A New History of Jazz by Alyn Shipton

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The March 1913 issue of the San Francisco Bulletin coined the term "jazz" - using it to describe a dance music full of vigor and "pep." Over time, jazz became the word used to describe the syncopated bands that became popular in New Orleans at the turn of the twentieth century, playing a fiery mix of African and European music that then became popular in Chicago and New York and, finally, the world over. It wasn't long before the Roaring 1920s became known as "the Jazz Age," forever attaching the music form to decadence, booze, sex, and dancing.In his mammoth book A New History of Jazz, BBC presenter and London Times jazz critic Alyn Shipton investigates how jazz first started - examining the precursors of the music, identifying the difficulties in mapping out its history, and challenging the traditional views of its development. More than just a rote narrative, A New History of Jazz provides critical analysis of the jazz history that has been "written" among both academics and musicians over the last century. Shipton argues that the music's history is so characterized by underground clubs, regional styles, and the "fringe" element in general that previous attempts at tracing its routes have failed to grasp the big picture. He even questions the possibility of creating a universally applicable definition of jazz. Shipton also explores how different things contributed to the modern notions of jazz music. He examines how the development of sound recordings, instrumental innovations, and new methods of music publishing took the art form from its bayou routes to different urban areas around the country, and finally beyond the borders of the United States. A New History of Jazz further examines how the network of theaters, concert halls, and performances that sprang up all over the United States in the twentieth century contributed to the spread of the music's popularity and the different styles that have developed over the years. Leaving no stone unturned, Shipton's history of jazz is as sweeping as it is personal. This is the book that jazz aficionados have been waiting for, as well as an excellent primer for the casual fan.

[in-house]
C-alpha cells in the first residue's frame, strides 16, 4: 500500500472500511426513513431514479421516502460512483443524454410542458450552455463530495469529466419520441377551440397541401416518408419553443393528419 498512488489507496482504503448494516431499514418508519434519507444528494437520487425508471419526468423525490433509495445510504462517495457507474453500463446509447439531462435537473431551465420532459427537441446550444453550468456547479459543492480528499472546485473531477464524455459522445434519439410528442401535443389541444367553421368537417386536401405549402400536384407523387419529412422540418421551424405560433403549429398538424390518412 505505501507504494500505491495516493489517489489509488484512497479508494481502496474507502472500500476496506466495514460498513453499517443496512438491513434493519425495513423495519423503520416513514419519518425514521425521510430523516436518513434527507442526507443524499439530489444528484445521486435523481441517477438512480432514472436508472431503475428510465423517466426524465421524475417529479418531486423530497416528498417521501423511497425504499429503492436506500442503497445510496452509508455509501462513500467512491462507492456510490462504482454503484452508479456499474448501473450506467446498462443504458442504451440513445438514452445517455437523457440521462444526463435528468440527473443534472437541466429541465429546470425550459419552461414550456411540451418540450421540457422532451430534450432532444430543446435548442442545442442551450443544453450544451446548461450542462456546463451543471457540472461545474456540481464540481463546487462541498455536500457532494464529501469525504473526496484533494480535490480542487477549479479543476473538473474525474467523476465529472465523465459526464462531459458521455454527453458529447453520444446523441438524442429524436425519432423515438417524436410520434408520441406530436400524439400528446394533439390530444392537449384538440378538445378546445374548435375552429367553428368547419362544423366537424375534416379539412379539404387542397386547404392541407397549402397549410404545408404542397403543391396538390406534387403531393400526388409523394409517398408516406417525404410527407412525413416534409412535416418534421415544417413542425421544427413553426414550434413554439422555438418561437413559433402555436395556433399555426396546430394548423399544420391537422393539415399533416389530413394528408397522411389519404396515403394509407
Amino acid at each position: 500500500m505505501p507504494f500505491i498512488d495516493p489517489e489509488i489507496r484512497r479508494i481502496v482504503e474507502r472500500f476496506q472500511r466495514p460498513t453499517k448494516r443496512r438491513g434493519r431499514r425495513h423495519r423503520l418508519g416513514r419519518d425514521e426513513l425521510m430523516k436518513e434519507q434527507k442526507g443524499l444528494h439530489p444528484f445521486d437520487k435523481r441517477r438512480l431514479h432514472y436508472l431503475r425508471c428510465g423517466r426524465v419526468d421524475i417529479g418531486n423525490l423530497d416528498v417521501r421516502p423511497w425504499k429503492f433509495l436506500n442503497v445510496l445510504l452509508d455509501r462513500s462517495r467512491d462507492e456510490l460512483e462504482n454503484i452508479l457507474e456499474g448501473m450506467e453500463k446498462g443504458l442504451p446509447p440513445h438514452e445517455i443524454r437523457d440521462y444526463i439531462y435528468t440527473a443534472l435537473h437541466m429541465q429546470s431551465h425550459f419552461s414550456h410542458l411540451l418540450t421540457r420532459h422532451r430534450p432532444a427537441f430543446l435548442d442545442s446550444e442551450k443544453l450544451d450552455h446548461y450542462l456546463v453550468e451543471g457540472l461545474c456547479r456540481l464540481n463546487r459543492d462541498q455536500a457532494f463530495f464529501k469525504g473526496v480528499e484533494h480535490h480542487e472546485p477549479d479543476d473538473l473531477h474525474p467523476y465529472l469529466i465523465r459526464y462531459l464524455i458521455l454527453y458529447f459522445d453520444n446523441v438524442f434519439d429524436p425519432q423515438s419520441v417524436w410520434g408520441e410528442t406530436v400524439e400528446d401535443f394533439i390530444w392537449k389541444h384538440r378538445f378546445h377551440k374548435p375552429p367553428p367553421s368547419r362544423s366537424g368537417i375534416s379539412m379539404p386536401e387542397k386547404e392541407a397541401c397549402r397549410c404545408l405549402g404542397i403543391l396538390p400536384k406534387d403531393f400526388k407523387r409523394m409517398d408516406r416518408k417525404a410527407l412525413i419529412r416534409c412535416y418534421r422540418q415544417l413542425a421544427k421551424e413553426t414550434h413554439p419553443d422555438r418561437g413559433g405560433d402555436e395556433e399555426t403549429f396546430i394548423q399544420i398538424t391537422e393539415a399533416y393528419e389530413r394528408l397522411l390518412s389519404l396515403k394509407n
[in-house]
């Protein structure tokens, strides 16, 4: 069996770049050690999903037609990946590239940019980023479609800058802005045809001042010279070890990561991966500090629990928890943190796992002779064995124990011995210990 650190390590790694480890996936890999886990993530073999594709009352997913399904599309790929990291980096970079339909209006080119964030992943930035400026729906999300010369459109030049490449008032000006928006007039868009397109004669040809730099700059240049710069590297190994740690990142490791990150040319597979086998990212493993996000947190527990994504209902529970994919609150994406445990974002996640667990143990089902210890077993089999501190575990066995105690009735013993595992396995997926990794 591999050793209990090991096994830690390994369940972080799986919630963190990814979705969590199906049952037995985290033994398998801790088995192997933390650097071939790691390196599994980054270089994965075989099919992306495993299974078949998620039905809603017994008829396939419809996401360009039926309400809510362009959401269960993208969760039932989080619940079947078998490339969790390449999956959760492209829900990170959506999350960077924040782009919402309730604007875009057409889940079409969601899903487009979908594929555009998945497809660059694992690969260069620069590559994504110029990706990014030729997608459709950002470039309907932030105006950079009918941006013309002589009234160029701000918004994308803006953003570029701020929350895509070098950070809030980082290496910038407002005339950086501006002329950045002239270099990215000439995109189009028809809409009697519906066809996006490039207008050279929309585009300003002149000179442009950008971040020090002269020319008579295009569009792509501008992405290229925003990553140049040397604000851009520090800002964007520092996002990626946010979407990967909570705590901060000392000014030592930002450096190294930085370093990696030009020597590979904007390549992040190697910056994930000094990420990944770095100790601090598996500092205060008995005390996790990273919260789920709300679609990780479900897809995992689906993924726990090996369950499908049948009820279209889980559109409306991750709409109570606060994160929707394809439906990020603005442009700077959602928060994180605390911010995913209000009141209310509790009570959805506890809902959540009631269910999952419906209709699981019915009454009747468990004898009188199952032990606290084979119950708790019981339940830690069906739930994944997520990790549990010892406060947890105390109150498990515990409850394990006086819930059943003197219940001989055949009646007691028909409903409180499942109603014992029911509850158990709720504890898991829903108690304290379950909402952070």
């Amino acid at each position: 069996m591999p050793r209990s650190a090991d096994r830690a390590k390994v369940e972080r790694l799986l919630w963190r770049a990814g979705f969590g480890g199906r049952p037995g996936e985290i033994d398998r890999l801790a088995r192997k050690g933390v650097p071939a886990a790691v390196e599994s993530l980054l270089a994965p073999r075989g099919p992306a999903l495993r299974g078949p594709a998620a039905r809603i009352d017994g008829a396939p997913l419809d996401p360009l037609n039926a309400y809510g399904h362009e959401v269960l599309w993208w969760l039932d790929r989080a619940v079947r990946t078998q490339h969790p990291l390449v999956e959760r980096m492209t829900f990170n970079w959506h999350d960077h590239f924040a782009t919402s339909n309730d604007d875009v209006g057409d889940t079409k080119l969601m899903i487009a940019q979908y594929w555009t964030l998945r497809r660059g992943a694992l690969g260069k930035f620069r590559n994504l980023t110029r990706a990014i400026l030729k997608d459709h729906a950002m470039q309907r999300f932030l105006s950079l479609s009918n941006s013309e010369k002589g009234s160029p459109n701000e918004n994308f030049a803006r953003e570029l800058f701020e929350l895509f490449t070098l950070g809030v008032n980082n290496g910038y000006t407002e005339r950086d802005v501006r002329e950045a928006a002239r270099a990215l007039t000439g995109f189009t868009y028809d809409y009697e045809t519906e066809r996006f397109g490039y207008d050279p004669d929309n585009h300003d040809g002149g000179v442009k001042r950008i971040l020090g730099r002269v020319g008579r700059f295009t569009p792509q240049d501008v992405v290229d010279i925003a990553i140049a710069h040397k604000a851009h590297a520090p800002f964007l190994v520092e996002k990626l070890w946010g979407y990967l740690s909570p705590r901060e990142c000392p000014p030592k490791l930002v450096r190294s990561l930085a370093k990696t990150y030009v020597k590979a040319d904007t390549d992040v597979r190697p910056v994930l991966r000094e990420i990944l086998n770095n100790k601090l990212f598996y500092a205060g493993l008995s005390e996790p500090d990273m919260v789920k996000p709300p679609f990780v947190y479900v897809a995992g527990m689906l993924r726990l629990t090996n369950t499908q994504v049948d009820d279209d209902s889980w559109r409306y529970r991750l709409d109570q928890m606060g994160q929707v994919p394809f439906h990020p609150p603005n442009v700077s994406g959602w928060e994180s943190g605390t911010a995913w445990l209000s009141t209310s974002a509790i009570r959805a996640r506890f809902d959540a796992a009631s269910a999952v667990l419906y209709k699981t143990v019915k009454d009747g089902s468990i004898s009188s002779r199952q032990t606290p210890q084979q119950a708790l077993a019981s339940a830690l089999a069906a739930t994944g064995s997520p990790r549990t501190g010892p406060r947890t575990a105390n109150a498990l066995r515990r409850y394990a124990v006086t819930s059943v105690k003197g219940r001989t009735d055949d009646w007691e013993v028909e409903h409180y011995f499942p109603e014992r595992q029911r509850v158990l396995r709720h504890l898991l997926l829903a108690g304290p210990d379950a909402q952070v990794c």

About Alyn Shipton

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Alyn Shipton presents jazz programs for the BBC in London, and is also a jazz critic for The London Times. For many years he was a music publisher, seeing into print the autobiographies of numerous jazz musicians including Barney Bigard, Buck Clayton, Andy Kirk and Rex Stewart. He has writtenbiographies of Fats Waller and Bud Powell, and has edited the memoirs of Danny Barker and Doc Cheatham. He lives in the UK.
Published September 1, 2001 by Bloomsbury Academic. 896 pages
Genres: Political & Social Sciences, Arts & Photography, History. Non-fiction

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Publishers Weekly

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Throughout, Shipton stresses the importance of the recording industry, which early on helped spread the form to young musicians beyond the big centers of New Orleans, Chicago and New York, and has facilitated communication between jazz musicians.

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He also uses his background as an accomplished musician to describe in a clear and comprehensive language the changes in the music, the playing of the musicians,etc Alyn Shipton's book, "a new history of Jazz" is by far the best book I ever read about jazz and it brings a refreshing and new view ...

Nov 27 2010 | Read Full Review of A New History of Jazz (Bayou)

ForeWord Reviews

A New History of Jazz works as a detailed overview, providing an up-to-date history of the music, and as a reference book, allowing the reader to study in-depth accounts of bebop, swing, fusion, and world jazz.

Oct 16 2001 | Read Full Review of A New History of Jazz (Bayou)


Evans and William Dean-Myatt)—the first primary-source biography of a major jazz musician—set new standards for jazz historians, while the New Grove Dictionary of Music and Musicians (1980) included a highly sophisticated key article on jazz written by Harrison.4 By the 90’s, serious scholarship ...

Oct 31 2016 | Read Full Review of A New History of Jazz (Bayou)

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